The CAMP Corsa Ice Axe (8.8 oz) is one of the lightest weight walking ice axes available today, which explains its popularity with thru-hikers, ultralight backpackers, and ski mountaineers. It’s a straight-shafted walking axe designed to stop uncontrolled slides down snow and ice covered slopes, as opposed to a curved and shorter ice-climbing axe which is used to climb frozen waterfalls and high angle ice.
When you think you might need an ice axe, you carry it in what’s called the “ready position”, with the butt of your hand wrapped around the pick and your fingers wrapped around the rear part, called the adze, with the point of the pick pointed away from your body. If you do fall, there’s no time to think, so prepositioning the axe in your hand properly is the only way you’ll be able to deploy it in time to prevent serious injury.
I’ve always found it challenging to grip the CAMP Corsa in the ready position because a high dexterity glove is required to wrap around its small pick and shaft. But most high dexterity gloves lack the insulation required to grasp a freezing cold piece of aluminum and carry it for hours at a time. .
Then I saw a picture on facebook posted by Chris Townsend of a new walking axe called the Grivel Helix which comes with a pick head cover (not available yet in the US). I immediately started researching spray-on rubber-like insulation and decided to try to duplicate something like it for my Corsa.
This hack is pretty simple but surprisingly effective. First, buy some Plastic Dip ($6) This is a spray-on rubber-like insulation with all kinds of nasty solvents in it, so do your spraying and drying outside or in a very well ventilated place. Plasti-Dip is also easy to peel off by hand if you make a mistake or don’t like the outcome.
Next tape up the parts of the axe you don’t want to cover with painters masking tape.
Then spray 7-10 coats of Plasti-Dip on the exposed metal that you want to insulate. Let dry at least 30 minutes between coats. When finished, let the axe dry for a couple of days.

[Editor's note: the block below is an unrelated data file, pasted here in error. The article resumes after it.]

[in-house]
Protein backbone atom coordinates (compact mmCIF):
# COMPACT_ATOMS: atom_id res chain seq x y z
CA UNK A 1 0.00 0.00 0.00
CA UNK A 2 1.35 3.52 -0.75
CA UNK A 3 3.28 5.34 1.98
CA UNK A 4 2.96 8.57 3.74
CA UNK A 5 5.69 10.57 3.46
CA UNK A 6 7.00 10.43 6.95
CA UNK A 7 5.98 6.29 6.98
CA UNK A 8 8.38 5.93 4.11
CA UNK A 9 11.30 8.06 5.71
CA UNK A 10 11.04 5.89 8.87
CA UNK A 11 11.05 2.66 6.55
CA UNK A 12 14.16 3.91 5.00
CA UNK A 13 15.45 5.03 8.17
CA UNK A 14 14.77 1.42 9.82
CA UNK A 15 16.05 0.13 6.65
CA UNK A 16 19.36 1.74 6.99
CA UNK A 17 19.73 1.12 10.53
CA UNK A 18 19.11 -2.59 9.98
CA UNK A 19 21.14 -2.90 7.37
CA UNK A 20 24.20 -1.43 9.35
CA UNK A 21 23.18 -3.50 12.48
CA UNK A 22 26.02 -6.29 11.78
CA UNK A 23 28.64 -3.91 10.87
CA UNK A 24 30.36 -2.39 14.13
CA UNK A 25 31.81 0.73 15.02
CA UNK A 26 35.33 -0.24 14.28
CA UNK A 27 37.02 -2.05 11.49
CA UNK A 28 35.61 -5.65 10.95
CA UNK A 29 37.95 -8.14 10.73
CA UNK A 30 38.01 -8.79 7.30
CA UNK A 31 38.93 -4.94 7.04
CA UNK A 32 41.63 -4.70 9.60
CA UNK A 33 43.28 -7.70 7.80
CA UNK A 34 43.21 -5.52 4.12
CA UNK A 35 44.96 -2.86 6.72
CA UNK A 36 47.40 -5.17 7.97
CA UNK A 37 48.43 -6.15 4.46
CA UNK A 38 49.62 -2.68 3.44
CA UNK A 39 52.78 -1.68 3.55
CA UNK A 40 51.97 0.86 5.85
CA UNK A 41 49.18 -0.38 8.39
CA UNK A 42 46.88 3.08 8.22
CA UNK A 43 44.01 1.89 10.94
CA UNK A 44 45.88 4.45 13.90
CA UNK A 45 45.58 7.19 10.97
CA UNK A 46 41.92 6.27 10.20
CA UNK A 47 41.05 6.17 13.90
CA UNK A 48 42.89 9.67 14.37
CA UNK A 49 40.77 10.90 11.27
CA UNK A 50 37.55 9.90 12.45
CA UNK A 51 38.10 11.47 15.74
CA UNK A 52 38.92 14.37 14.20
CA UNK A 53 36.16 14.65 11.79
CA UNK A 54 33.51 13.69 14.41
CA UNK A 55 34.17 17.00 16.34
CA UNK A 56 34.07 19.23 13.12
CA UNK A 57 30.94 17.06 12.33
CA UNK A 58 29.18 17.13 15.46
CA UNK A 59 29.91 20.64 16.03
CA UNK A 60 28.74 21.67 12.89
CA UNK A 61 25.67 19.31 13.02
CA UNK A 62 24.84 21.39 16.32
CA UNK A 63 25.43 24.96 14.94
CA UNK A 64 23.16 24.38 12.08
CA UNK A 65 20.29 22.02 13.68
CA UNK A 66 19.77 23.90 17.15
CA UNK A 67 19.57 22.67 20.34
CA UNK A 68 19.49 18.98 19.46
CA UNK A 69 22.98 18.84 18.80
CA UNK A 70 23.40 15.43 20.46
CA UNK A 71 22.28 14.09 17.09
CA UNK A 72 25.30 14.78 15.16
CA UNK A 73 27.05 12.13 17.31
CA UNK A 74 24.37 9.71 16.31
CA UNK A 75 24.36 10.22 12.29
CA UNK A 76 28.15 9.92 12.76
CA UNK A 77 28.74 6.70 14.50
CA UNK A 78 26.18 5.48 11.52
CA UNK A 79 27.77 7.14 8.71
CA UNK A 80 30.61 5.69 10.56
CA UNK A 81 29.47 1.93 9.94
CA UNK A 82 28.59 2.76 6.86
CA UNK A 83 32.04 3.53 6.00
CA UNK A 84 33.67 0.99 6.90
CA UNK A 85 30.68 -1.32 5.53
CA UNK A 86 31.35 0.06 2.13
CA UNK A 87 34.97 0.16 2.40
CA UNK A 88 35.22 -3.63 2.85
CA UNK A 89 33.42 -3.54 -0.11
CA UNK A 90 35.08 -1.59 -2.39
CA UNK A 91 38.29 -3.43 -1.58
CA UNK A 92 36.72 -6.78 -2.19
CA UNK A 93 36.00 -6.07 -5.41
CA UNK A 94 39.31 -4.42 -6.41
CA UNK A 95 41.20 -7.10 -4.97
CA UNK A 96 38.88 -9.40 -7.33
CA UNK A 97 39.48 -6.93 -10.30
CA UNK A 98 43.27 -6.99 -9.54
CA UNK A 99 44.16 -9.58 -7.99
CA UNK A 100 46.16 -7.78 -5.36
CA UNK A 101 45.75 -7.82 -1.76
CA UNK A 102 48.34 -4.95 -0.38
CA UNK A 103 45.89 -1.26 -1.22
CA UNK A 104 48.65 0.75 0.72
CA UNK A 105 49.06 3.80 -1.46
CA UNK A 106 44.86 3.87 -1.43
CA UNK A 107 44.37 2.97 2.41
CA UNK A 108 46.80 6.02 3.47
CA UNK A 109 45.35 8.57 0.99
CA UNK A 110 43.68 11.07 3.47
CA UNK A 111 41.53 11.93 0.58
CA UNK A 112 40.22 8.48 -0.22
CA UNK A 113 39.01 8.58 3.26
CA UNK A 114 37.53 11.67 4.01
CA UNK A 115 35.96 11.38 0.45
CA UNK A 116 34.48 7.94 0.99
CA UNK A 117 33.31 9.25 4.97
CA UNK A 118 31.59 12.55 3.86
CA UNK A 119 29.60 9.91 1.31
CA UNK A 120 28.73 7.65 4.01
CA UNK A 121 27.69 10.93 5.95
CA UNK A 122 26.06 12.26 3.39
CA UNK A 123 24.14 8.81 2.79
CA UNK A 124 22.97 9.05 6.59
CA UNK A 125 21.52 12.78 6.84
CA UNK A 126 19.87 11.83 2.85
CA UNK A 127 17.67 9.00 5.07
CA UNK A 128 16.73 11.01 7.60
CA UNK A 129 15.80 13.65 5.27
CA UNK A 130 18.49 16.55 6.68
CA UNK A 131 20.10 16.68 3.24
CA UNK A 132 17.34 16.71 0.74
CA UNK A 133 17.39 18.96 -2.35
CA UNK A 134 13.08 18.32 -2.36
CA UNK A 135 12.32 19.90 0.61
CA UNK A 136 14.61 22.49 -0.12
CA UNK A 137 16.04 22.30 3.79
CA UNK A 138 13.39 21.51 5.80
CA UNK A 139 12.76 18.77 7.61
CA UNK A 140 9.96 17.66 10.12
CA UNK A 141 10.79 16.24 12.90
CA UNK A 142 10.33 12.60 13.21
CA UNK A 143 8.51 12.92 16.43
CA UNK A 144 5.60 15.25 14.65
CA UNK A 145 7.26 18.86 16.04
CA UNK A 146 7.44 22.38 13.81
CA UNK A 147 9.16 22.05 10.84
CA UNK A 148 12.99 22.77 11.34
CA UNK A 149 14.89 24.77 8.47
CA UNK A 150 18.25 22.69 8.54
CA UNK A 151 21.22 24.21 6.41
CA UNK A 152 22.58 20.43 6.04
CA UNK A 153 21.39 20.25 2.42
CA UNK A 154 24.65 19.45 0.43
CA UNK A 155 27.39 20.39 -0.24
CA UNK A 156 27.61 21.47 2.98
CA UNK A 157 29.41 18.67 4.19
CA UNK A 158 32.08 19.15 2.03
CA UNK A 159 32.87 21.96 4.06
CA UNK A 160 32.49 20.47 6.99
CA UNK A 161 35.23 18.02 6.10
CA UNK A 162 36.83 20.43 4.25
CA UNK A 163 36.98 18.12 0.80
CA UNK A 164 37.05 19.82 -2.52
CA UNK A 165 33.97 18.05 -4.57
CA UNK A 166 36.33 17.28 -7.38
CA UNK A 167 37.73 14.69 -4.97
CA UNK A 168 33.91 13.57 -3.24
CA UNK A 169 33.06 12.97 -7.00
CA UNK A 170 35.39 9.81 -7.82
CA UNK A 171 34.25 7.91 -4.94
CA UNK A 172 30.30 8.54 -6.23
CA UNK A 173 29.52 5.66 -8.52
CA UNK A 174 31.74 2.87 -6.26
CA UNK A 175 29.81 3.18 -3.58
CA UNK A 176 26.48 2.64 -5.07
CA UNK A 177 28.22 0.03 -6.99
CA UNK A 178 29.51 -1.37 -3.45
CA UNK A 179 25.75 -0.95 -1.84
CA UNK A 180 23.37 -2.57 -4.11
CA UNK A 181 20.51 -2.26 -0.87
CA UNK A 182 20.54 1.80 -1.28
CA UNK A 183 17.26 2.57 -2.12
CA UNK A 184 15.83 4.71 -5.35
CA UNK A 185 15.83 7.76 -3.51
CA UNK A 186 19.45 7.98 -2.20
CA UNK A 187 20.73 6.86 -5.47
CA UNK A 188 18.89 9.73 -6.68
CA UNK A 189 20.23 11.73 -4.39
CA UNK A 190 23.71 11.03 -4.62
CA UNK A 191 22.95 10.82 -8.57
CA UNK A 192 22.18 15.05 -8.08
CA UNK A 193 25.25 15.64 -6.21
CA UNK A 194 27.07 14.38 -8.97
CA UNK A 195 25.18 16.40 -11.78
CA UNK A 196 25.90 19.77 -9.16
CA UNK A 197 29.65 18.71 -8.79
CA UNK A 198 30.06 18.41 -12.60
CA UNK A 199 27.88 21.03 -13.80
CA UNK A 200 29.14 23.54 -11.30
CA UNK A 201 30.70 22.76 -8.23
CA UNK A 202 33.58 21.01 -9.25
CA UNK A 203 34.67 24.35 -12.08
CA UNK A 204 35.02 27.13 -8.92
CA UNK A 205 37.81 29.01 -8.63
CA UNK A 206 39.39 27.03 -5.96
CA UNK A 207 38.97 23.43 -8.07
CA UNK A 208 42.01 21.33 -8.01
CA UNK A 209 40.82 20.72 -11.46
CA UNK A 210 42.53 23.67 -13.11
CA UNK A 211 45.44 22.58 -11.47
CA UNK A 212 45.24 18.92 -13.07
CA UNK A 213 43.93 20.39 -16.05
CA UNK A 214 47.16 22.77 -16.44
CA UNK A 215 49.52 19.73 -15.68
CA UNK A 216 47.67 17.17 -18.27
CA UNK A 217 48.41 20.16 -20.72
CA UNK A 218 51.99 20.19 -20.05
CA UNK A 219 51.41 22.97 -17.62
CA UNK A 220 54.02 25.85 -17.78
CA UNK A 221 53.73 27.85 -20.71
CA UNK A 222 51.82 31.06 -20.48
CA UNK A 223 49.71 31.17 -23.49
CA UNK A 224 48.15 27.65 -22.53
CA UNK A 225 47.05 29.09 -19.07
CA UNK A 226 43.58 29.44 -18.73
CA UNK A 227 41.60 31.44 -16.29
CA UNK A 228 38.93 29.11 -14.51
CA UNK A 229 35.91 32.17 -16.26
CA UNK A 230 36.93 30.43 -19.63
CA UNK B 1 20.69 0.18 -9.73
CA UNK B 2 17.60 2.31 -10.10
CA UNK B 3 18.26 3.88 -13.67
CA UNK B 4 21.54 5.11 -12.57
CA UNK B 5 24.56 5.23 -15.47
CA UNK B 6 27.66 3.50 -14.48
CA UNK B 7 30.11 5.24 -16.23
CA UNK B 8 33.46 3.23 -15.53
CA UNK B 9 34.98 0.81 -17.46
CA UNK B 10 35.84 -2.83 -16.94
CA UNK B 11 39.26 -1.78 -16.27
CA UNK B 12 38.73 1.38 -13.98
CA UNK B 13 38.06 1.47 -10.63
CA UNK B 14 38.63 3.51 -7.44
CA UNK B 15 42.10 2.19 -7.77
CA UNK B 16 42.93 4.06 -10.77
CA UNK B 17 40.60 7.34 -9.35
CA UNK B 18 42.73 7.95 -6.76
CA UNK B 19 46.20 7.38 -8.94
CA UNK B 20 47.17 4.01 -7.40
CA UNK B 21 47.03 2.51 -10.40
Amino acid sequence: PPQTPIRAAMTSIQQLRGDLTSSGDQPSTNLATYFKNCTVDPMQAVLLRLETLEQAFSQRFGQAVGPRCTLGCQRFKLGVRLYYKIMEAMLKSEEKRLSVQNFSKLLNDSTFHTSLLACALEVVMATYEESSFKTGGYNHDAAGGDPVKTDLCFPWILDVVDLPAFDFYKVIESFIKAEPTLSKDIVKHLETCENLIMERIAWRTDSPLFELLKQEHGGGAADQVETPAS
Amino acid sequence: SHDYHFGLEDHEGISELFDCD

Before you remove the tape, cut the boundary between the tape and the uncoated bare metal portion with a razor blaze. Plastic-Dip forms a continuous skin over the exposed metal and the tape, so it’s important to slice through the boundary so it doesn’t peel off when you take off the tape.
Carefully peel the tape off. Ta dah! You now have an insulated ice axe head that you can bare hand in warm weather or hold with a high dexterity, lightly insulated glove.
Disclosure: The author purchased Plasti-Dip.SectionHiker is reader-supported. We only make money if you purchase a product through our affiliate links. Help us continue to test and write unsponsored and independent gear reviews, beginner FAQs, and free hiking guides.
Clever! The cold metal is one of the main reasons I don’t carry an ice axe.
I’d be interested in hearing your thoughts of the curved vs straight-laced and what people should have. For instance if you occasionally climb a small bit of ice on a hike can you get away with just straight? Or if you only want to have one set of axes what to get?
Walking (straight shaft) axes are for walkers who are also probably wearing crampons. You can’t climb high angle or vertical ice with them without considerable difficulty. They’re just not designed for it. They’re too long and they don’t have a good grip at the base for climbing ice.
I’ve switched over to the Petzl Sum’Tec – it’s got a few technical ice climbing features applied to an axe for glacier travel. The shaft is slightly curved so when using it to climb a steep hill both the pick and the tip are in contact without greater dexterity. Also, the adjustable palm lock makes it easier to grab and hook things to pull your self up. Bonus – not as long as glacier axe sonor doesn’t stick out too high above your head and catch all those snow-covered branches.
That’s the type of axe used by Hillary and Tenzing on their final push to the summit of Chomlungma.
This article has satisfied my insomnia and my thirst for knowledge.
from the occupied territory of California.
Great tip. On the list of “things to do”. Might also apply to trekking poles below the handle.
Probably overkill for trekking poles. Silicon or other grip tape intended for tool handles would work on the tubular shape of poles. The beauty of Phillip’s “hack” is that the spray method works on the irregular shape of the ice axe pick.
Rubberized undercoating from the auto parts store is better.
An old post, I know. :-) I have always just used either a scrap of closed-cell packing foam or alternatively a few inches of the black tubular pipe insulation sold in the big box stores. A little duct-tape to hold it on and you’re good to go for a while. Cheap, very light, warm to hold on to for hours, and easy to replace when it wears out.
thanks for the nice tip Philip. I am going to try this before my big climb in Alaska .